So what do we know about Luke, your patron saint?

Scripture tells us that Luke was a physician, a traveling companion of St. Paul. He was a meticulous writer, not only of the gospel that bears his name but also of The Book of Acts. Without Luke, there is so much we would never have known about the earliest Christian communities, and about Jesus himself.

Luke’s gospel contains many stories and teachings from Jesus’ life recorded nowhere else, and they are among the most beloved and cherished parts of the New Testament. You see, Luke wrote about Jesus with a particular focus on how he related to people on the margins of his society. Luke is, therefore, a particularly important gospel for those whom dominant groups deem as inferior for any reason, such as race, gender, age, or economic status.

Imagine not knowing the story of the Good Samaritan, which tells us of the most unlikely person–a despised outcast– acting as a true neighbor to one in need, while religious leaders past him by. Think of how the Good Samaritan informs our understanding of Jesus and what it means to follow him. Without Luke, we would never have heard him tell that story.

Luke also portrays God in the most accessible ways–as kind, forgiving, with unlimited capacity for love and forgiveness. Think of Jesus’ story of the Prodigal Son and his loving father, what it teaches us about God, and of forgiveness and love. Only in Luke do we find that story.

Forgiveness runs through Luke’s gospel from beginning to end, culminating in Jesus’ words on the cross, that only Luke records: “Father, forgive them, for they don’t know what they are doing.”

And in Luke, we learn of Jesus’ close, loving relationship to God, his beloved abba, or father. how he was sustained by his loving father in prayer. Jesus wants us to know God in that same intimate, loving way; to trust that God comes to us. Sometimes God comes in the form of an angel, as Gabriel came to Mary, to tell her she would bear God’s son; sometimes in the form of Jesus himself, as he walked alongside the grieving disciples after his crucifixion on the Road to Emmaus; and through the Holy Spirit, who lived in Jesus fully, and then moved through them, as on the day of Pentecost.

These are the stories and teachings about Jesus that only Luke, your patron saint, tells. I encourage each of you to read the Gospel of Luke, starting today, from beginning to end. In one sitting, it would take you about an hour and a half. Better yet, read a chapter or two a day, pondering the meaning of the stories and teaching you find there. If you do, I’m certain that God will bless you in the reading and touch your heart in life-changing ways.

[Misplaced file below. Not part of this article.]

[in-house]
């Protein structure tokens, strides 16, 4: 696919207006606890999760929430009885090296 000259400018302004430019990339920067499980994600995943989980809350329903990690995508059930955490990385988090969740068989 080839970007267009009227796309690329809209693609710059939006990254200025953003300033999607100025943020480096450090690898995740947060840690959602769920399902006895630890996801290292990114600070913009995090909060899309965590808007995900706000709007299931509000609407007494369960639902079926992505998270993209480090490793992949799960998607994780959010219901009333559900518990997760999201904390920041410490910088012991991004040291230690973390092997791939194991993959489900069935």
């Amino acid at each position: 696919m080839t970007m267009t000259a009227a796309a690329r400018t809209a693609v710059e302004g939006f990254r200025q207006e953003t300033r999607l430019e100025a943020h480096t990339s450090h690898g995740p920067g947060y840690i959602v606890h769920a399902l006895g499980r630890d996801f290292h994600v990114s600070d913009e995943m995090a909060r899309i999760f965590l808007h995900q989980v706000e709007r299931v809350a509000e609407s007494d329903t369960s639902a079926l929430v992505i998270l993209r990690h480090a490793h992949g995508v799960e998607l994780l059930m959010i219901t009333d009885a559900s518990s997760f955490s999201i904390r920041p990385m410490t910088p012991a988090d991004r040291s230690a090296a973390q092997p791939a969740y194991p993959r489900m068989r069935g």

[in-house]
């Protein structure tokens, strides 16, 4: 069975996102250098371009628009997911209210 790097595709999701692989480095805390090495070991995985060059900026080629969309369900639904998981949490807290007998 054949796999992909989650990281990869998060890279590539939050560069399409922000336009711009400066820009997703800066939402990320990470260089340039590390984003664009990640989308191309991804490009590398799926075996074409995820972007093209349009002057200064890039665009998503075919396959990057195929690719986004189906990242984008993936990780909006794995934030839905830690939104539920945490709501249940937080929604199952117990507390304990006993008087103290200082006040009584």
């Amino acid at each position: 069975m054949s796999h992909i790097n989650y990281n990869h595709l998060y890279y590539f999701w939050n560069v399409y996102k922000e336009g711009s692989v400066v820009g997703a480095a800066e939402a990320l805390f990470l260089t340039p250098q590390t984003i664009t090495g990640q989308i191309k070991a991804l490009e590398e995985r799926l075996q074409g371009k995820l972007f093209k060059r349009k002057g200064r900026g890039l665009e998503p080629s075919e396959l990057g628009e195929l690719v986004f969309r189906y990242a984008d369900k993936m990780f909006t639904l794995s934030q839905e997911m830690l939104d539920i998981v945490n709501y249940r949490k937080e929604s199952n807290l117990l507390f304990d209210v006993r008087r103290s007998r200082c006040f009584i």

I also ask you to consider, as you read Luke’s unique expression of Jesus’ gospel, what is unique about you and your life. Think of the gifts God has given you, and the ways only you can speak of what you have known and testify to what you have seen.

And think of this congregation, St. Luke’s in Washington DC. What are the gifts that God has given you? What manifestation of Jesus’ gospel would be lost without you? One of the reasons I am so passionate about the renewal and revitalization of our churches is because each congregation has so much to offer and to share, And I long for you to thrive on this corner of the city where you have been planted, for your sake and for countless others.

For you are ones called by God to embody and share the love of God in a particular way, in this place, inspired by the love of Jesus as you have known him under the spiritual mantle of your patron saint.

In ways large and small, remember you are the ones to live witness to Jesus who loves you; loves whom you love and hold in your heart; loves those you struggle to love and who struggle to love you; indeed, who loves us all. Dare to believe in that love for yourself, and then do all you can to pass it on.